Jewish Settlement until after the First World War

The Jews first settled in Seta at about the middle of the 17th century. It is recorded that the Karaites settled there in 1664 and in the years 1679-80 there was a blood libel against the Karaite community. The Karaite rabbi Joseph ben Itzhak lived in Seta for a number of years in the beginning of the 18th century and the last time that the Karaite community was mentioned in historical documents was in 1709. at the time of the autonomous Jewish Council of Lithuania 1623-1764 Seta was included in the Birzh (Birziai) Circuit. The Jews livelihood was in trade and crafts and in transport as cartsmen. In the nearby villages of Bukantz and Truskova Jews were engaged in farming.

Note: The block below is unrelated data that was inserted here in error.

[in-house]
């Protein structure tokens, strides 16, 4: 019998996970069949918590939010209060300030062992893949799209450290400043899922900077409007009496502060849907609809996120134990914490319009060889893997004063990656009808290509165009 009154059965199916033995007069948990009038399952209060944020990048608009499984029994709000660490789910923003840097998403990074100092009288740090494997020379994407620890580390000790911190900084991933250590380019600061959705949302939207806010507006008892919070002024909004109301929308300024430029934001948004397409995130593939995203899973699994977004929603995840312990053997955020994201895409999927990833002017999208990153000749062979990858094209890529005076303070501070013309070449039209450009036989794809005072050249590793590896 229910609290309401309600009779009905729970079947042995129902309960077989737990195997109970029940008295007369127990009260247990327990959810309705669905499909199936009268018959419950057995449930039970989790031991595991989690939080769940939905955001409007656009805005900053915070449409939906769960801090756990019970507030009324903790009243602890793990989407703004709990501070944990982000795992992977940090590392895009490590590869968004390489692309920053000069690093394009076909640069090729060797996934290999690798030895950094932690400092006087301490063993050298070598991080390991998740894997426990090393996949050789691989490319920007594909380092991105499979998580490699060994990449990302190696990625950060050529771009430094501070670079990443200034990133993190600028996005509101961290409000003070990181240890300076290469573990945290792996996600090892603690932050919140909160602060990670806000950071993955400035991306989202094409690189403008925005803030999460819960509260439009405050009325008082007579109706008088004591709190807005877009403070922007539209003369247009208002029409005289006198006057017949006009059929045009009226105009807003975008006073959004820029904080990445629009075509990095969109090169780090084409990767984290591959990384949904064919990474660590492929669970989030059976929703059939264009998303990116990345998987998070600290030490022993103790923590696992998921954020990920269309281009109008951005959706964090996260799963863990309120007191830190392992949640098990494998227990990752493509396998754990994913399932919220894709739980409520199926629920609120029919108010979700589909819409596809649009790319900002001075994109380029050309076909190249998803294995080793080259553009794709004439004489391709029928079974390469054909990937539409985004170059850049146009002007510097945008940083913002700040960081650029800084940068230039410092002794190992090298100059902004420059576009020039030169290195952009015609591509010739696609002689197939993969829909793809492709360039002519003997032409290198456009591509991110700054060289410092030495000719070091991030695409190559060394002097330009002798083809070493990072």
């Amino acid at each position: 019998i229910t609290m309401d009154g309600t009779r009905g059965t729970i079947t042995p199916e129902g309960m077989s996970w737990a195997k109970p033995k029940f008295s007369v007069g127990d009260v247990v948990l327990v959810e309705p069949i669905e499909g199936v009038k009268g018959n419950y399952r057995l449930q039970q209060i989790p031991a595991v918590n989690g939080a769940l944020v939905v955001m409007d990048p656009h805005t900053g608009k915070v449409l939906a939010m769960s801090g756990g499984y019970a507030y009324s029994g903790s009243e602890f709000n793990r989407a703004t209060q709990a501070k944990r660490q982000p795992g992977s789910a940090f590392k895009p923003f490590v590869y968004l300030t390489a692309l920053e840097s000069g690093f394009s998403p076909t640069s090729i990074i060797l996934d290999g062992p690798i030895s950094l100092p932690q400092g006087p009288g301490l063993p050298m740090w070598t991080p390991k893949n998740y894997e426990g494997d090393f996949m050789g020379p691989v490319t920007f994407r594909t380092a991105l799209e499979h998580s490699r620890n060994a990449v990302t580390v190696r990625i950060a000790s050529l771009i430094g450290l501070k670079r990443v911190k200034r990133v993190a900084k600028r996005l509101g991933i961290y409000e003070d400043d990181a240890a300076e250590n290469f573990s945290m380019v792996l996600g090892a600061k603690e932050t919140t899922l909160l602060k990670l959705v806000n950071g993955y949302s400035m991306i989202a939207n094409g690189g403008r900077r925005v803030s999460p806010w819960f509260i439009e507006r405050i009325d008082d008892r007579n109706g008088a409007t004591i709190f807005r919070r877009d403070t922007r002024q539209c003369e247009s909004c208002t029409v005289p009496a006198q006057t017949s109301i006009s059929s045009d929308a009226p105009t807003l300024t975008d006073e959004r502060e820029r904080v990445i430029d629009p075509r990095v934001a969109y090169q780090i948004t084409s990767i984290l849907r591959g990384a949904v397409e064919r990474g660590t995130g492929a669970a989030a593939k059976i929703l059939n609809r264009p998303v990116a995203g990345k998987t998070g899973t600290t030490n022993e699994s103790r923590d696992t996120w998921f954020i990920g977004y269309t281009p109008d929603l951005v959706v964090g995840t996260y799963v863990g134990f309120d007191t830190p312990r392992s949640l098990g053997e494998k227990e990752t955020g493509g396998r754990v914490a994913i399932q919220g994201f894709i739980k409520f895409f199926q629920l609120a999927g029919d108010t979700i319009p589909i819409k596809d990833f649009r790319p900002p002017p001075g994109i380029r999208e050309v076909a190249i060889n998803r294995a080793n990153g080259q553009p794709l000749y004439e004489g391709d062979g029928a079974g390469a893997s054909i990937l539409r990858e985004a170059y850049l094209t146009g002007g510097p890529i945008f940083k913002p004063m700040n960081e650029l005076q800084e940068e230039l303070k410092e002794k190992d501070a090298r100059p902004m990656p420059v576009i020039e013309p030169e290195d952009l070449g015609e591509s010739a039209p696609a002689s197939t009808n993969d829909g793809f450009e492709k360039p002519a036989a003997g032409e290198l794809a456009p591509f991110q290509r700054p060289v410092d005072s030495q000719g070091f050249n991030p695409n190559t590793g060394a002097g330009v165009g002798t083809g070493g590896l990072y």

The town suffered frequently from devastating fires from time to time. In the years 1860 and 1878, 100 homes were burnt down, including the synagogue and beit hamidrash, and in 1892 again 115 homes were burnt down. The Squire Montvilla assisted those made homeless in the fires and in 1868-69 also assisted many in the years of drought and hunger. Every year he donated 25 rubles to the fund for disinfecting the town.

Until 1898 the Jewish children were only taught at the cheder but in that year a Jewish school was established by the initiative of the Rabbi-Reb Israel Levin. He rented a large and wide house and partitioned the rooms to provide a separate room for each class. He also hired good experienced teachers of various subjects, including Hebrew and Hebrew grammar, the Bible, etc.